The tobacconist's shop in Tolox, the only one in the village, has been part of Pilar Moreno's life since she was a child. She inherited it from her father when she was eight years old, and started running it ten years later.
«I must have been one of the youngest tobacconists in Spain,» says Pilar, who is known in the village not only as the owner of the shop in the Plaza de los Poyos but also for having her own clothing brand called Afrikaans, for which her two daughters are the image.
In fact, her interest in fashion began because of her daughters, Adela and Helena.
«When they were little, a friend told me they could be child models. I took them to Malaga, and when they were six and seven they were featured in an haute couture magazine,» she told SUR.
From then on, the girls modelled for several well-known brands. «They have been in fashion shows in Madrid, Barcelona and Valencia, and have even been in the Italian Vogue magazine,» said Pilar.
Although they have been to many different places in Spain, they always come back to Tolox. «I like living here, the quality of life is good,» said Pilar, who has always kept her tobacconists open. «My partner and I take turns to be in the shop, and it is next to my house. It's very convenient,» she said.
Six years ago, after accompanying her daughters to different fashion events, she decided it would be a good time to start a new project: her own line of clothing.
«My partner is from Cameroon. His mother, the girls' grandmother, used to send us beautiful fabrics from there. They were very unusual, but they were African patterns and people were not used to seeing them here. One evening, when I was bored at home, I decided to use some of the material to create dresses in a more European style,» she explained.
That is how Afrikaans was born. At first, she designed clothing for teenagers. «You see plenty of clothes for children and adults, but not so much for that age. I started designing for my daughters, and then we began to incorporate other garments and accessories, such as bags and belts,» she said.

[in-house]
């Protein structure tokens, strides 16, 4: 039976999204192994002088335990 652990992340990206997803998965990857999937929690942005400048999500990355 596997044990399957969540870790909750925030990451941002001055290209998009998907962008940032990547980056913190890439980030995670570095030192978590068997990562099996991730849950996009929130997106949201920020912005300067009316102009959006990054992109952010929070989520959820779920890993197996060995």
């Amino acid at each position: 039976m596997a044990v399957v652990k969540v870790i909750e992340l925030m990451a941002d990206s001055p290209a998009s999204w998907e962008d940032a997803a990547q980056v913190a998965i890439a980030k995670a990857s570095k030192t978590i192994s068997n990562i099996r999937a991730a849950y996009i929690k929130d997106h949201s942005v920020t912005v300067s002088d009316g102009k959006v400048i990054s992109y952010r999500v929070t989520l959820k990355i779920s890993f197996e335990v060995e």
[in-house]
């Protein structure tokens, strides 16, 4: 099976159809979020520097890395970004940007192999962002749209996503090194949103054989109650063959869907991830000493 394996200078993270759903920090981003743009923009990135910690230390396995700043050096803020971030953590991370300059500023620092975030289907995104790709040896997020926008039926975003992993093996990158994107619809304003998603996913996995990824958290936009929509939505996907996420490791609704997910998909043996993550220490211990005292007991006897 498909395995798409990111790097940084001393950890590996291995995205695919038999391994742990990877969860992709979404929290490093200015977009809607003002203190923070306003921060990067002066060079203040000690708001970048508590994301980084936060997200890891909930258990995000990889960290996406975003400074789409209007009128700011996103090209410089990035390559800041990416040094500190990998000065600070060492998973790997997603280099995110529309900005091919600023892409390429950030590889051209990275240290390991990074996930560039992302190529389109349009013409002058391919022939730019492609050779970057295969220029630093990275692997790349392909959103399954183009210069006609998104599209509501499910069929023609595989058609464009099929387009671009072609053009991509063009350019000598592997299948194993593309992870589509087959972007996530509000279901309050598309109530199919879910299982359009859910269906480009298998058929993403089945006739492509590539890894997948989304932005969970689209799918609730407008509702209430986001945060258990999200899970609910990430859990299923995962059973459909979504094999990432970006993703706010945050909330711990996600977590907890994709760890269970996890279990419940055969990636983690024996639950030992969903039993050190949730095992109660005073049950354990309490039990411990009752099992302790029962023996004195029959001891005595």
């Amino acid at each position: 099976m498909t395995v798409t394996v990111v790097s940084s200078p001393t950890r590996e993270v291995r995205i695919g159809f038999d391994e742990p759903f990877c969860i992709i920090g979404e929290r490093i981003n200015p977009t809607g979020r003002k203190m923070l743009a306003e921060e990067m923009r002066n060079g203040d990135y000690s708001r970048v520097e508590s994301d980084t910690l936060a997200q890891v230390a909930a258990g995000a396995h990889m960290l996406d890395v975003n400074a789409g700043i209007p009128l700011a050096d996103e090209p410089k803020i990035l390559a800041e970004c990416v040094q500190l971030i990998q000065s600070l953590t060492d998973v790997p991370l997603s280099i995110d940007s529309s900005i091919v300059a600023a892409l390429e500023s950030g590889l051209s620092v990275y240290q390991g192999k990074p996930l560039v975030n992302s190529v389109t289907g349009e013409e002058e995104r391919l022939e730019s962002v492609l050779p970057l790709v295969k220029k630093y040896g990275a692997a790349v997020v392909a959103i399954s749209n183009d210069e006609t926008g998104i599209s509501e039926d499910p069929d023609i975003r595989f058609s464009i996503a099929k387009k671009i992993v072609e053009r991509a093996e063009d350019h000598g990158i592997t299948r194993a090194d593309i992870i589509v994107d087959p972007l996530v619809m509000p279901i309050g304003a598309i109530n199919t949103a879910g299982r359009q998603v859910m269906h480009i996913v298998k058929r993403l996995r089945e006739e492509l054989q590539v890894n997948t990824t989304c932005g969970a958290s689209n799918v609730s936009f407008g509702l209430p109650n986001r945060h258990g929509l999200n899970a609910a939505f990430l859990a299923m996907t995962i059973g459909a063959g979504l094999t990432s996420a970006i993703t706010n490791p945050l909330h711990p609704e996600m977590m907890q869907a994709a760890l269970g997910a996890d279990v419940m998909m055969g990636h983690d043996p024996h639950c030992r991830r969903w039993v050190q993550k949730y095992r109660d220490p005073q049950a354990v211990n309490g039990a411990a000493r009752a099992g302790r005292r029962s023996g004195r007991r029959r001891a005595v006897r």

The name of the brand evokes its multicultural aspect. «There is a mixture of cultures in Africa, and my designs reflect that,» she added.
Her daughters' experience in modelling made them the perfect image for the brand, and Pilar's designs began to sell all over Spain. «They are casual, very urban collections. The fabric is 100 per cent cotton, combined with some Andalusian influences,» she said. In fact, one of the collections created by Pilar and her team was called 'Aires de Andalucía', featuring lace and crochet.
All the designs are made in Tolox, with the help of several professional seamstresses. «I have a catalogue, although we usually sell most at fashion shows because when you see the garments in person they are much more striking,» said Pilar, who also participates in charity events and has organised shows in Tolox to raise funds for children in need in Africa.
But that was not enough for someone with such an entrepreneurial spirit. As well as running the tobacconists and being a fashion designer, last December she opened a restaurant business in her village.
«Part of it is the restaurant, serving traditional dishes, and there is also an exhibition area where people can enjoy music shows and film screenings. We need more cultural and leisure facilities here,» she said. The restaurant is run by her son Mario, and it has become very popular with the numerous foreign residents of Tolox, especially at weekends.